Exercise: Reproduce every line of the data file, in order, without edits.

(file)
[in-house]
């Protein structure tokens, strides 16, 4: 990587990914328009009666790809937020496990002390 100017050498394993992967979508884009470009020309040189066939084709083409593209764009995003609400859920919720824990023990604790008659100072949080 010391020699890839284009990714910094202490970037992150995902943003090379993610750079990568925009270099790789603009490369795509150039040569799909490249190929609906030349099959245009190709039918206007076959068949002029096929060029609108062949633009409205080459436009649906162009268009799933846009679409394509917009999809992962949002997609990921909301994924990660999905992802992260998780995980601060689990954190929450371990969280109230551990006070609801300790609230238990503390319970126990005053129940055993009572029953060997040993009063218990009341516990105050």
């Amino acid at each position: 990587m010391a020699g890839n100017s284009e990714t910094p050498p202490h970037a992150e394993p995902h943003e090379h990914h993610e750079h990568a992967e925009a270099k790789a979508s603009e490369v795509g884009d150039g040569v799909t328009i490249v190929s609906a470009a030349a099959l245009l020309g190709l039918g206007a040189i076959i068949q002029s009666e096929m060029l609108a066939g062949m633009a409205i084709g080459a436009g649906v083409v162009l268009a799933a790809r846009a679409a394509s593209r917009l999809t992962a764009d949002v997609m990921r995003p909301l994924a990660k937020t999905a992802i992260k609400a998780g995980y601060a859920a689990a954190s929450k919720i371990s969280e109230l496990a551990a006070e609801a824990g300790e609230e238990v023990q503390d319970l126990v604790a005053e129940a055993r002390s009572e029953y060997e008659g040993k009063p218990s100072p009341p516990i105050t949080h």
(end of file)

[in-house]
């Protein structure tokens, strides 16, 4: 990587990914328009009666790809937020496990002390 100017050498394993992967979508884009470009020309040189066939084709083409593209764009995003609400859920919720824990023990604790008659100072949080 010391020699890839284009990714910094202490970037992150995902943003090379993610750079990568925009270099790789603009490369795509150039040569799909490249190929609906030349099959245009190709039918206007076959068949002029096929060029609108062949633009409205080459436009649906162009268009799933846009679409394509917009999809992962949002997609990921909301994924990660999905992802992260998780995980601060689990954190929450371990969280109230551990006070609801300790609230238990503390319970126990005053129940055993009572029953060997040993009063218990009341516990105050």
């Amino acid at each position: 990587m010391a020699g890839n100017s284009e990714t910094p050498p202490h970037a992150e394993p995902h943003e090379h990914h993610e750079h990568a992967e925009a270099k790789a979508s603009e490369v795509g884009d150039g040569v799909t328009i490249v190929s609906a470009a030349a099959l245009l020309g190709l039918g206007a040189i076959i068949q002029s009666e096929m060029l609108a066939g062949m633009a409205i084709g080459a436009g649906v083409v162009l268009a799933a790809r846009a679409a394509s593209r917009l999809t992962a764009d949002v997609m990921r995003p909301l994924a990660k937020t999905a992802i992260k609400a998780g995980y601060a859920a689990a954190s929450k919720i371990s969280e109230l496990a551990a006070e609801a824990g300790e609230e238990v023990q503390d319970l126990v604790a005053e129940a055993r002390s009572e029953y060997e008659g040993k009063p218990s100072p009341p516990i105050t949080h």